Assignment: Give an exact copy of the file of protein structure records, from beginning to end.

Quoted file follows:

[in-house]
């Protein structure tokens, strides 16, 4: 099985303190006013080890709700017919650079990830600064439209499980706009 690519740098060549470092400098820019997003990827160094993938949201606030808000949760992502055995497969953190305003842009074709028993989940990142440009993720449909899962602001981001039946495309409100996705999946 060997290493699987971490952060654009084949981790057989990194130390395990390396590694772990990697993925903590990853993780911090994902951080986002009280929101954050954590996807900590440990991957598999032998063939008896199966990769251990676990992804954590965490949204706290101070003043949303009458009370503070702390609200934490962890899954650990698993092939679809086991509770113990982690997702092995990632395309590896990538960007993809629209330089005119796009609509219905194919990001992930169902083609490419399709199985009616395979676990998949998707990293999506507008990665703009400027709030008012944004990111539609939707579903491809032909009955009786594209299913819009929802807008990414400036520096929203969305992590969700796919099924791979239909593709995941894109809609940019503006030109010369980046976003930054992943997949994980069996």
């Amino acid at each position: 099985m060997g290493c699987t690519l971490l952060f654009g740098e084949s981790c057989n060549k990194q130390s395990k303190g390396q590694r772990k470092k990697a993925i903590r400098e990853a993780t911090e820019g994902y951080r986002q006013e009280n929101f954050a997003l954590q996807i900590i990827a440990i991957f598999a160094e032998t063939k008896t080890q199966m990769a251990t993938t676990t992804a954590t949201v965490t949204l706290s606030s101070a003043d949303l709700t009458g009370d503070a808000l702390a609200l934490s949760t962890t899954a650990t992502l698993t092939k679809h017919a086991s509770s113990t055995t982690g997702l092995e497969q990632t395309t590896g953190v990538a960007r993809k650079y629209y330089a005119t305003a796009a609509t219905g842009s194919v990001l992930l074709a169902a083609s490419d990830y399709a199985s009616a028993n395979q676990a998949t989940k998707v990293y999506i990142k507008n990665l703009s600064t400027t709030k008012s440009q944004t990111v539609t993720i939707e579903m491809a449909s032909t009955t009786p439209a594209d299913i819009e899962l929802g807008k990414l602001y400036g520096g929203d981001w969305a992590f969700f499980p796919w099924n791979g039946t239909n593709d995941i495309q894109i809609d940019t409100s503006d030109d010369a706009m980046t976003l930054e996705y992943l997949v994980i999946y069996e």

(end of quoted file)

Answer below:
[in-house]
């Protein structure tokens, strides 16, 4: 099985303190006013080890709700017919650079990830600064439209499980706009 690519740098060549470092400098820019997003990827160094993938949201606030808000949760992502055995497969953190305003842009074709028993989940990142440009993720449909899962602001981001039946495309409100996705999946 060997290493699987971490952060654009084949981790057989990194130390395990390396590694772990990697993925903590990853993780911090994902951080986002009280929101954050954590996807900590440990991957598999032998063939008896199966990769251990676990992804954590965490949204706290101070003043949303009458009370503070702390609200934490962890899954650990698993092939679809086991509770113990982690997702092995990632395309590896990538960007993809629209330089005119796009609509219905194919990001992930169902083609490419399709199985009616395979676990998949998707990293999506507008990665703009400027709030008012944004990111539609939707579903491809032909009955009786594209299913819009929802807008990414400036520096929203969305992590969700796919099924791979239909593709995941894109809609940019503006030109010369980046976003930054992943997949994980069996």
């Amino acid at each position: 099985m060997g290493c699987t690519l971490l952060f654009g740098e084949s981790c057989n060549k990194q130390s395990k303190g390396q590694r772990k470092k990697a993925i903590r400098e990853a993780t911090e820019g994902y951080r986002q006013e009280n929101f954050a997003l954590q996807i900590i990827a440990i991957f598999a160094e032998t063939k008896t080890q199966m990769a251990t993938t676990t992804a954590t949201v965490t949204l706290s606030s101070a003043d949303l709700t009458g009370d503070a808000l702390a609200l934490s949760t962890t899954a650990t992502l698993t092939k679809h017919a086991s509770s113990t055995t982690g997702l092995e497969q990632t395309t590896g953190v990538a960007r993809k650079y629209y330089a005119t305003a796009a609509t219905g842009s194919v990001l992930l074709a169902a083609s490419d990830y399709a199985s009616a028993n395979q676990a998949t989940k998707v990293y999506i990142k507008n990665l703009s600064t400027t709030k008012s440009q944004t990111v539609t993720i939707e579903m491809a449909s032909t009955t009786p439209a594209d299913i819009e899962l929802g807008k990414l602001y400036g520096g929203d981001w969305a992590f969700f499980p796919w099924n791979g039946t239909n593709d995941i495309q894109i809609d940019t409100s503006d030109d010369a706009m980046t976003l930054e996705y992943l997949v994980i999946y069996e």